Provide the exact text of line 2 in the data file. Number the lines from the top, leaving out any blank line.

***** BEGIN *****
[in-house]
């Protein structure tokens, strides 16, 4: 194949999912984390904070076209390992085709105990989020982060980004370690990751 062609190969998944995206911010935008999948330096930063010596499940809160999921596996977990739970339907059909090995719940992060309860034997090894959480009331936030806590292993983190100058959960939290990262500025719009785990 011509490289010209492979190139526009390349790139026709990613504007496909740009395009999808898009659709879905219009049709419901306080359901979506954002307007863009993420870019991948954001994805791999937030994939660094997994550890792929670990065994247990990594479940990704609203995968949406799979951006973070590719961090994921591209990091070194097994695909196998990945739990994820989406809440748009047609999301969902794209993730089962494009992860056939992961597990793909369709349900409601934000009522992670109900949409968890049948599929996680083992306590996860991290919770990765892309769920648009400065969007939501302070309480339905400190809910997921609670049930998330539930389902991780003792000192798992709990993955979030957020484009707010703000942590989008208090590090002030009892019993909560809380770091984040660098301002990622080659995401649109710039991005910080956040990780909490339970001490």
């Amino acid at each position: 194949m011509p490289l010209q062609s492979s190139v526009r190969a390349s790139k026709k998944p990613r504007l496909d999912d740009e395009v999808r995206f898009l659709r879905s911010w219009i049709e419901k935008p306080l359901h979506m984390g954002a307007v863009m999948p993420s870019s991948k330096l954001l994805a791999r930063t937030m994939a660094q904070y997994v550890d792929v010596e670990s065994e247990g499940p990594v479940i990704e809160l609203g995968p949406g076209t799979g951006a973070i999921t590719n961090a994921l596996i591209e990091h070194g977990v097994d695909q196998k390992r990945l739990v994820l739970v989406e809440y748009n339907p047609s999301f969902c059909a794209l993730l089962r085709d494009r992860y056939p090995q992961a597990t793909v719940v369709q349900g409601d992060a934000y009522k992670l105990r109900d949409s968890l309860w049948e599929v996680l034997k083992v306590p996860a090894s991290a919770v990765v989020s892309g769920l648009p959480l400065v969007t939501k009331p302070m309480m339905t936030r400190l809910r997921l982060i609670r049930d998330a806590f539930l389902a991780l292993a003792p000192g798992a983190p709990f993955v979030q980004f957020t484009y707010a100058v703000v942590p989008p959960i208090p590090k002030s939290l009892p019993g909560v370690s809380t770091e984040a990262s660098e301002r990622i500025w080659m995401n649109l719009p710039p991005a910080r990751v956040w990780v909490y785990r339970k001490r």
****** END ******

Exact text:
């Protein structure tokens, strides 16, 4: 194949999912984390904070076209390992085709105990989020982060980004370690990751 062609190969998944995206911010935008999948330096930063010596499940809160999921596996977990739970339907059909090995719940992060309860034997090894959480009331936030806590292993983190100058959960939290990262500025719009785990 011509490289010209492979190139526009390349790139026709990613504007496909740009395009999808898009659709879905219009049709419901306080359901979506954002307007863009993420870019991948954001994805791999937030994939660094997994550890792929670990065994247990990594479940990704609203995968949406799979951006973070590719961090994921591209990091070194097994695909196998990945739990994820989406809440748009047609999301969902794209993730089962494009992860056939992961597990793909369709349900409601934000009522992670109900949409968890049948599929996680083992306590996860991290919770990765892309769920648009400065969007939501302070309480339905400190809910997921609670049930998330539930389902991780003792000192798992709990993955979030957020484009707010703000942590989008208090590090002030009892019993909560809380770091984040660098301002990622080659995401649109710039991005910080956040990780909490339970001490």